We have studied the dielectric response of a system of water molecules localized within structural channels formed by ions of the beryl crystal lattice. The distance between the pores that form the channels and host water molecules is large enough (5 Å and 10 Å along the two main crystallographic directions) to rule out hydrogen bonds but short enough to keep the long-range dipole-dipole coupling effective. By terahertz and radio-frequency spectroscopies, we have detected firm signatures of crystalline matrix. At terahertz frequencies, we detect an ordering within the subsystem of H2O molecules in the ferroelectric soft mode whose dielectric contribution leads to the Curie-Weiss temperature dependence of the static dielectric constant. Below 10 K, we observe saturation of the dielectric constant and of the soft-mode parameters that indicate incipient ferroelectricity of the water molecules. We describe our results within the framework of a mean-field microscopic model that considers rotational and librational motions of interacting water molecular dipoles in a six-well potential.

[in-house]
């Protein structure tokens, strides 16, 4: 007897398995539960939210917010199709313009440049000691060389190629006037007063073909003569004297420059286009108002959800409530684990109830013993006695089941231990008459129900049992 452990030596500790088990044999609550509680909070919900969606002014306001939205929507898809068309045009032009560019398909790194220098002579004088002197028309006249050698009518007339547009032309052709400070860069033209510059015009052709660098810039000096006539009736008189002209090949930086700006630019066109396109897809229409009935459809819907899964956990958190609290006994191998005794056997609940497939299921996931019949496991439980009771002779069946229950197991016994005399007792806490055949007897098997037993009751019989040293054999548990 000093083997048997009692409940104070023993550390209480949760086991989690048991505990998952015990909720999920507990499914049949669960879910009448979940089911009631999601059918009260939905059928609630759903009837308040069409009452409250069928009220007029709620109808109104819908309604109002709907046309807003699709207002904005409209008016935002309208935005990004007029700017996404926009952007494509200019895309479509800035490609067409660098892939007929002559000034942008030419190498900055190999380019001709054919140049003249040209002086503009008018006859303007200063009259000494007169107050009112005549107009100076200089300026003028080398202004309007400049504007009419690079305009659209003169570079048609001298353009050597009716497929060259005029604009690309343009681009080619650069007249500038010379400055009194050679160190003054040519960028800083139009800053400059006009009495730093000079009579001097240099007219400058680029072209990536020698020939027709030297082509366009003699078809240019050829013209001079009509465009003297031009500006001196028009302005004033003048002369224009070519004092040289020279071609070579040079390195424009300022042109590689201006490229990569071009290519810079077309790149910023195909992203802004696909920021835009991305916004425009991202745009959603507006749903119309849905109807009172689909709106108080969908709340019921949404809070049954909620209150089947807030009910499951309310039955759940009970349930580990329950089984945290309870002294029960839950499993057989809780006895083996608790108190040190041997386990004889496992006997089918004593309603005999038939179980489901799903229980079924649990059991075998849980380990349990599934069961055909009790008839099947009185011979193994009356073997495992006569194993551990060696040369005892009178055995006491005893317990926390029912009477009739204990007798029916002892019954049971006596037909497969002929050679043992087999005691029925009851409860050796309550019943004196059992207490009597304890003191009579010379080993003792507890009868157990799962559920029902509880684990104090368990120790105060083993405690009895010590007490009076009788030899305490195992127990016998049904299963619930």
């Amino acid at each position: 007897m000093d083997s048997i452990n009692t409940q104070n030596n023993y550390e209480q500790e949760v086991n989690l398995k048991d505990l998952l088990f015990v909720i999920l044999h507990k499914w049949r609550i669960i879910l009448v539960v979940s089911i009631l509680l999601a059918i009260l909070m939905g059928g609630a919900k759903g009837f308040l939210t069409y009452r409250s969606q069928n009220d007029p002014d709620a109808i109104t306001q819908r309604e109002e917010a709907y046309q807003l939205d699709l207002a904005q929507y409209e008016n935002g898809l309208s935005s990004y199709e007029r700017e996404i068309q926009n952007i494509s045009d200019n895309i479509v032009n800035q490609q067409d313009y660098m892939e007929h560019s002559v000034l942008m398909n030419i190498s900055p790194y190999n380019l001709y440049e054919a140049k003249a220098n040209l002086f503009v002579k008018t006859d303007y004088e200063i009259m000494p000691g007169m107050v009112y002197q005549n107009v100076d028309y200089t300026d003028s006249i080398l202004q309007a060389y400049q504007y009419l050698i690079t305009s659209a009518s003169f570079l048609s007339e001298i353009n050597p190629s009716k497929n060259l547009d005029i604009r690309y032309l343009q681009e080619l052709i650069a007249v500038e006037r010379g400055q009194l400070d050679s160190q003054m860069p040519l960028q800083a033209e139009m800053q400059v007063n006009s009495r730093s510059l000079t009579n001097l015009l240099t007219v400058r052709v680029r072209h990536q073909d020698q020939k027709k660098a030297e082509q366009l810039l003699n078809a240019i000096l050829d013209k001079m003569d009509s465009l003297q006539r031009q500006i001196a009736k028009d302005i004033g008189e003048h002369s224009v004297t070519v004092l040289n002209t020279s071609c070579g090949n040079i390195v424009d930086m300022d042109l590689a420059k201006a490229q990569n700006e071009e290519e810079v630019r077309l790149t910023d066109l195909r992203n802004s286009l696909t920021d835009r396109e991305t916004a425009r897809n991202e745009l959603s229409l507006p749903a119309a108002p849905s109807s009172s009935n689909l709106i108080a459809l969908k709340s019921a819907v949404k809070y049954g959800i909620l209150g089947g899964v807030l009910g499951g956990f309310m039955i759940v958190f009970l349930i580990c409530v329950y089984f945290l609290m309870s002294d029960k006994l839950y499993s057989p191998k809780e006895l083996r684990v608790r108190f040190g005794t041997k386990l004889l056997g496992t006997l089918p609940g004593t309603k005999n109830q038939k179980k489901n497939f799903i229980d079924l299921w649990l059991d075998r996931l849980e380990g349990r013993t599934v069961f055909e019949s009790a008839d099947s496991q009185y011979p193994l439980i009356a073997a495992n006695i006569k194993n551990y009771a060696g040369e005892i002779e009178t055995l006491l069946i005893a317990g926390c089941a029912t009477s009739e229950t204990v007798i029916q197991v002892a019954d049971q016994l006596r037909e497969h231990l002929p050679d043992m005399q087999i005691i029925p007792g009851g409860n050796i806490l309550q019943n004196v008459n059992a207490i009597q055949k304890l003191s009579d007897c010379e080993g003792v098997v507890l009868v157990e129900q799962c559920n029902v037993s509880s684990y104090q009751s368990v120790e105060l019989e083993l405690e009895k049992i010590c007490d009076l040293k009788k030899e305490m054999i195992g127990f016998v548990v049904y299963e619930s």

Figure 2
Temperature dependence of the dielectric permittivity of a hydrated beryl crystal at low frequencies of 1 Hz for E ⊥ c (blue open dots) and E ∥ c (brown open dots). For comparison, the data for a dehydrated crystal in the polarization E ⊥ c (green symbols) are also plotted. The inset enlarges the low-temperature range in a logarithmic temperature scale. The solid and dashed lines correspond to fits by Curie-Weiss and Barrett equations, respectively. The Curie-Weiss parameters are: TC = −20 K; the temperature-independent contribution to the permittivity from higher-frequency excitations is ϵ∞ = 7.